What had started out as something funny - shared with pictures via text message to family members while sharing a Friday morning chuckle, had quickly escalated into an all-out battle of the wills. On the little's side, she had to pack three bags - and a purse. Had to. On my side, initially persuaded by enthusiasm and cuteness, I had previously agreed to the bag plus one small purse. However, by 3:30 PM battered by an assault of whining and coercive tactics throughout the day about the other pieces of luggage I lost it. I took away the purse and endured the fury of a four-year-old fueled by anticipation, desperation, and devastation that no amount of mindful breathing could have eased at that moment. It wasn't just the bags or the fit. It had been the week - the week leading up to vacation.
The endless week of tying up loose ends at work, in addition to preparing in advance for the return work week. Strategizing meal planning with what's in the house as to not leave food to spoil and shopping for the vacation ahead. Cleaning and making arrangements for fur babies, and of course packing, all the while reminding yourself to focus on why you're doing this mad rush. It can be terrible until all the sudden - it's not.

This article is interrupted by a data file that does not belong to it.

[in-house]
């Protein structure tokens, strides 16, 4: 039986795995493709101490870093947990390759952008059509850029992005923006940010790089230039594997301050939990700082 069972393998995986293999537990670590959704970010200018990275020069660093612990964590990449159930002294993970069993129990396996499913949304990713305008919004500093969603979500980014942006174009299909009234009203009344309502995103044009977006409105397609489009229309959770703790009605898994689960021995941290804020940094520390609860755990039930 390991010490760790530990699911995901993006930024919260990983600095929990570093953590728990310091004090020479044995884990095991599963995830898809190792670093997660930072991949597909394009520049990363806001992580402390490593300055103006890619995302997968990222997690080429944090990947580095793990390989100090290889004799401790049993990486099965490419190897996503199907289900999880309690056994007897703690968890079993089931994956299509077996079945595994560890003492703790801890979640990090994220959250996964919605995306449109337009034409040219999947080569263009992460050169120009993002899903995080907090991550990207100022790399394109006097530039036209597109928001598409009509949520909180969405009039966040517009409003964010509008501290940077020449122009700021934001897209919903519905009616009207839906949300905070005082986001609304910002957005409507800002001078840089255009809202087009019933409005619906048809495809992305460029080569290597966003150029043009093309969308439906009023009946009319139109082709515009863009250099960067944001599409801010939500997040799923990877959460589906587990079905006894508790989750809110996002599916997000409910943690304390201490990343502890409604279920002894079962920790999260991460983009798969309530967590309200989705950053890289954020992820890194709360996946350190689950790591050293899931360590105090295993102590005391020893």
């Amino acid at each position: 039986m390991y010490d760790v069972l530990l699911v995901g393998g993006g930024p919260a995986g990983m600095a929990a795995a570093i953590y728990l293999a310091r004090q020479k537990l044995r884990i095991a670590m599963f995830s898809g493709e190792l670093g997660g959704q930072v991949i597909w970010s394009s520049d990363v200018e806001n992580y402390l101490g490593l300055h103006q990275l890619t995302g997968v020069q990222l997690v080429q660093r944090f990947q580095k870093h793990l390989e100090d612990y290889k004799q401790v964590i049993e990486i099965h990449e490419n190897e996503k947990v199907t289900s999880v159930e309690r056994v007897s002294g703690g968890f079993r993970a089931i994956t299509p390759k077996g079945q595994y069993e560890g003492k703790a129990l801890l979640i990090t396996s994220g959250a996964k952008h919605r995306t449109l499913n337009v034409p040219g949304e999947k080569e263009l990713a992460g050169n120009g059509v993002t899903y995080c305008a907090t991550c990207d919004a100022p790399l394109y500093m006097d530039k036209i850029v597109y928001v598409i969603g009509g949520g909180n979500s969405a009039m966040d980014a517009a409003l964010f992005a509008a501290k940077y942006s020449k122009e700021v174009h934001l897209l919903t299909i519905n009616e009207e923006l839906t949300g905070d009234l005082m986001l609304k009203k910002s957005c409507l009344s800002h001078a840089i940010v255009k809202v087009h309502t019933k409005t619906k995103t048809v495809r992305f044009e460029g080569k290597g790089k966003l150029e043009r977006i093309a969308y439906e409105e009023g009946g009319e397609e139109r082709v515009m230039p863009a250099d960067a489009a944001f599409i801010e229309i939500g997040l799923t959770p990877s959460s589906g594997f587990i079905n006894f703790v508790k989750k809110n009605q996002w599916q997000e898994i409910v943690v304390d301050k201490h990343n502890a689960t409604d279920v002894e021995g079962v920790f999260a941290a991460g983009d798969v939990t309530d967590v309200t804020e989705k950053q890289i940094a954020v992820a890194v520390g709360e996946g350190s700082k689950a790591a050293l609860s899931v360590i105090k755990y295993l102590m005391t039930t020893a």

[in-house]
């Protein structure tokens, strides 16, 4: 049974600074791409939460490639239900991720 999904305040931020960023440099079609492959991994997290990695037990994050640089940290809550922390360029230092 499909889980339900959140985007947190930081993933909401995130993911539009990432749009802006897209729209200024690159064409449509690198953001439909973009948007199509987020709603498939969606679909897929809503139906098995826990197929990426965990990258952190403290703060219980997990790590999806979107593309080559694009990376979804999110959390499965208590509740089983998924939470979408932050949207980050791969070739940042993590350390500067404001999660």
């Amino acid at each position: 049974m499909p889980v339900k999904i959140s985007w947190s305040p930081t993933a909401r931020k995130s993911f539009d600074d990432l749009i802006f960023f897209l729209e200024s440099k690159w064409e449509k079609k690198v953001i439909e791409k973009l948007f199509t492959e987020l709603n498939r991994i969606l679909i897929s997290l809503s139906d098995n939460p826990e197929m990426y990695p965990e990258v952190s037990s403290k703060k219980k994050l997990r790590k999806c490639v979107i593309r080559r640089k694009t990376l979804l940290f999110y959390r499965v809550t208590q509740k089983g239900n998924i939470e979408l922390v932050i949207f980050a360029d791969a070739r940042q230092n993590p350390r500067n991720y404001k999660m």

It's a moment that's slightly intoxicating. When you breathe a breath of unfamiliar air. When your eyes are delighted by new colors, structures, and shapes. When everything around you, even if you've been there before, is suddenly anything but home. There are so few moments in our lives that make us feel like a child on Christmas Eve, especially as we age. However, there is something about that moment that takes me back to that very nostalgic excitement - only better because it's mixed with a sense of freedom. Rebellion almost. That's why I do it. Not for the experience or the memories, albeit those are icing on the cake. But, for that moment.
For that's the only moment we're guaranteed on a trip - especially if traveling with children. Often uncertain waters of illness, bickering, or arrangements going array are peppered with laughter, bonding, and moments of peace like little islands of refuge. Arguably, the only other moment we can count on is the moment stepping over the threshold when returning home. When you open the door and the scenes and smells of ordinary life come flooding out. Everything just where you left it, waiting for you to resume your need of it. Welcoming you home. And for a moment, you're perfectly content.
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